So, if you fix this, it is the key to reducing interest rates, right?
Yes. The risk-free rate will come down as inflation comes down; that is our endeavour. People keep writing to me “Why did you cut the interest rate? I tell them they are actually better off today than earlier. Earlier, they used to get a nine per cent interest rate when inflation was 11 per cent. So their principal was actually reducing by 11 per cent every year; they didn’t notice. Today, they get seven per cent interest rate but inflation is 5.5 per cent. So, their principal is not eroding; they’re actually getting the interest rate over and above the inflation rate.
We know your diagnosis for the world and India. What’s your treatment?
The treatment for the world is that central banks say, “We’ve done enough. Let’s now let things normalise.” As central banks do more, they put pressure on other central banks to follow suit. You’ve seen the Chinese sending out the message they are depreciating the renminbi. I think part of the reason is, they see the euro and yen depreciating against the dollar, and they think why not us? I have been making the statement that we are not in the business of depreciating the rupee. But we do feel the pain when the euro or the yen depreciates against us, because that hurts our exports. We need a more predictable world where exchange rates are not the method.
Do you think this fixation in India with the value of the rupee is overdone?
We keep looking at the rupee’s worth against the dollar; that’s wrong because the dollar is the strongest currency in the world, and it has been appreciating. When we look at the rupee, people keep talking about an all-time low against the dollar. But if you look at the rupee in real effective terms — adjusting for inflation relative to the rest of the world — in the past couple of years, we’re absolutely flat.
Do you think the central banks globally should be as disciplined as you and willing to say no as you do?
Countries have to do more structural reforms. From India’s perspective, I think we are broadly on the right path. We can’t have the kind of massive reforms we did in the 1990s. But what we can do are a lot of small reforms that build into large ones. For example, in the financial sector we have two new banks; 21 new ones are coming up next year.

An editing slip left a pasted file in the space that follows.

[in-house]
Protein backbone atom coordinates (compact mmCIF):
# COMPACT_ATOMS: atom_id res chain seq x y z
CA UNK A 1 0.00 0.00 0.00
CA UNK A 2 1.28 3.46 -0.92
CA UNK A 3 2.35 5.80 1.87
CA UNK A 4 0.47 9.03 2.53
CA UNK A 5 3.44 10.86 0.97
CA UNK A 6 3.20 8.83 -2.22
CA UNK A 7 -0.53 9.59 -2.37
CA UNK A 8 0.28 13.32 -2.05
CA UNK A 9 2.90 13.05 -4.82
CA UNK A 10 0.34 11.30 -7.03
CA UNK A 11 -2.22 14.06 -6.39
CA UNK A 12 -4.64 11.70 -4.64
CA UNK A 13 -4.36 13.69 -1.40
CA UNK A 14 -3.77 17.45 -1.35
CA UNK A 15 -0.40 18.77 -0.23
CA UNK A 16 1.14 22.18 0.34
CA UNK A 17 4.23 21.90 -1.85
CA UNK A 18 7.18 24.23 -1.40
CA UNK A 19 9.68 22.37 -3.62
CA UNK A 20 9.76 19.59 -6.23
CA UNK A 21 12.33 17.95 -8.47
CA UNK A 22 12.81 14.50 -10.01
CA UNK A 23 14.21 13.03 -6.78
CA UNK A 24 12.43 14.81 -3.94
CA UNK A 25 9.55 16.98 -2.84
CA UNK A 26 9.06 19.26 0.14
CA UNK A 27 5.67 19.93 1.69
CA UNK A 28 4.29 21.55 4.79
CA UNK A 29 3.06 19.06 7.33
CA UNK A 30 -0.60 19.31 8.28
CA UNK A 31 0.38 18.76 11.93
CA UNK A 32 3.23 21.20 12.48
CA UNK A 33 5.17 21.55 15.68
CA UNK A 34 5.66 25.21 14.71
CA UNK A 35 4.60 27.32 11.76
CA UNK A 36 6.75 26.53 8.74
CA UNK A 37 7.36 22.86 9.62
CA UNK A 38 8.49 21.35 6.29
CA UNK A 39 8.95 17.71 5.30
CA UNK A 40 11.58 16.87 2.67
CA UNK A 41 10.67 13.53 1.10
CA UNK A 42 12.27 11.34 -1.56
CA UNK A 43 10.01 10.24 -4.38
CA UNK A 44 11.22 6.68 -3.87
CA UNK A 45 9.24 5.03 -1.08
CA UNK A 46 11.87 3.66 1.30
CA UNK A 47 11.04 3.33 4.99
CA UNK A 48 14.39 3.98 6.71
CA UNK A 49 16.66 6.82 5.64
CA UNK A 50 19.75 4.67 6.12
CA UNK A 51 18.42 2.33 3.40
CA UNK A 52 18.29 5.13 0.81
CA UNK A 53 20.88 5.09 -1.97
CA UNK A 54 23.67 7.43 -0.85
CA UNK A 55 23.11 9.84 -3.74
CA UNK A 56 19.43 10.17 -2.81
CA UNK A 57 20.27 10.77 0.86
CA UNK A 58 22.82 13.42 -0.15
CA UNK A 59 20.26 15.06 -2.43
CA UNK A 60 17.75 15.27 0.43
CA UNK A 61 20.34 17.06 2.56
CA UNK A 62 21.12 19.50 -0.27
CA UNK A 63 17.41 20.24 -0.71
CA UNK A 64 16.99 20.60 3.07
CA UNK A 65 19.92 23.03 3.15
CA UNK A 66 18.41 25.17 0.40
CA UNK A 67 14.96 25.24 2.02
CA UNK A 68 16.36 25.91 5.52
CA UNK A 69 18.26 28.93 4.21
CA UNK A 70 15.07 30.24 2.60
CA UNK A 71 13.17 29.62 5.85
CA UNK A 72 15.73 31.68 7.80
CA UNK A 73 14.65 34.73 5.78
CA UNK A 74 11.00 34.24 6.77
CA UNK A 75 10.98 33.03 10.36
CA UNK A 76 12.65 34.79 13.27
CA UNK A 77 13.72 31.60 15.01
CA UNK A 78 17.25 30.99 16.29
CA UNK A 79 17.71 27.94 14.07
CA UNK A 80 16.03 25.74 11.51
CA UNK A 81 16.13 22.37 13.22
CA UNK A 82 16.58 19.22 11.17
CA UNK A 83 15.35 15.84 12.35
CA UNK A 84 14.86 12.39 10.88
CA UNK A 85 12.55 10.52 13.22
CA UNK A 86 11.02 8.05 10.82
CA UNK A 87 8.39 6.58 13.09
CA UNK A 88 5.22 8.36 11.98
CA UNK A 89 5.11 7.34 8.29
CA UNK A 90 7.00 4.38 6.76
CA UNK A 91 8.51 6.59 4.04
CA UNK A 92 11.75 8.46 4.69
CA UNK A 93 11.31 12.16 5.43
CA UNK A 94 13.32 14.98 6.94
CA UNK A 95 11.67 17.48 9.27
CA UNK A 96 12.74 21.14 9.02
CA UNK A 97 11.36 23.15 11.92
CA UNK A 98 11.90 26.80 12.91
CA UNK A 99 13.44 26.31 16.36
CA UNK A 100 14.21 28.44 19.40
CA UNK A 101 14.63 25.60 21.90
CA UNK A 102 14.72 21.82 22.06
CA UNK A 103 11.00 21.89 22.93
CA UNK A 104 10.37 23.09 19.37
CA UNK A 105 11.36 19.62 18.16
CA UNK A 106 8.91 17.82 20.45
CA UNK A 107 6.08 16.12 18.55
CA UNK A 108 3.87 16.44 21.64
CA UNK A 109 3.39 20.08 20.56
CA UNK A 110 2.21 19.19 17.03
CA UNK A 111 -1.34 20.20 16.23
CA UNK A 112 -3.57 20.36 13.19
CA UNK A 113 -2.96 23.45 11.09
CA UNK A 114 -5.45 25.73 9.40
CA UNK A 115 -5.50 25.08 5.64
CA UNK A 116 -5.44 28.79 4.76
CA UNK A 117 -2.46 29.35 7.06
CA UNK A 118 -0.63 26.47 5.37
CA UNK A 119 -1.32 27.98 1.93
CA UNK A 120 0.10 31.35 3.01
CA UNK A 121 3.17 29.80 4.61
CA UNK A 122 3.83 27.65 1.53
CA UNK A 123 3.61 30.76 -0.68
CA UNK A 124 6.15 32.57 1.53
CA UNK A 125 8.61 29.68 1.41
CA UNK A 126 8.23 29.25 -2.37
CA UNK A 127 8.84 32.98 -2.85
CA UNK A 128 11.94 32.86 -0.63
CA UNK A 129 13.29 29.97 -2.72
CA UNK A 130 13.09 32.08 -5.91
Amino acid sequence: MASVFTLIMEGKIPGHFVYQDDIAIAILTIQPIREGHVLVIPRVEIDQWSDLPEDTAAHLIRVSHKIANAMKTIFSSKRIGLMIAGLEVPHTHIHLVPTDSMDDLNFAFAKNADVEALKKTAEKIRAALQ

I featured the Bandhan Bank founder on this show. I went to his village in Tripura. What a brilliant story that is...
Absolutely. He’s a dedicated man. He says we have to charge the right price. He says he can’t make it work below the 23-24 per cent he used to charge. But now, since he is allowed to take deposits, he can bring it down into the teens and keep working to bring it lower. He’s about giving people loans, easy access at the right price. I think we need to do this across the board; bring more people into the system.
How do you fix India’s banks? They are under stress, particularly the government ones.
We are in the process of cleaning up. We spent time giving them powers to take action. Now they have the flexibility in dealing with loans. We’re telling them to put the assets back on track. But for that they might have to put new managements. They might have to write down debt a little bit to give an entity space to grow. It means you recognise it as non-performing asset. Don’t put bandages. We’ve done enough of that. We’ve had this process of extending and pretending. If you take the real pain now, it will create enormous gain down the line. When the balance sheets are clean, you can fund growth.
Nouriel Roubini says India is in a sweet spot. The idea is that India is a big net-importer of commodities. The prices have fallen. How do we make the best use of it?
I think we’re making appropriate use. People say oil prices have fallen so much, hasn’t this helped in inflation? Remember that the government has also taken some excise which is reasonable because you don’t want people to over-consume in the short run. You need to be careful. Passing on some but not all is appropriate.
If I ask you the tricky question, where would Dr Rajan be next year?
Hopefully not in this cold.
If India wants you to stay on, will you stay on?
I will answer that later, but we are in a good position; we need to keep working on it.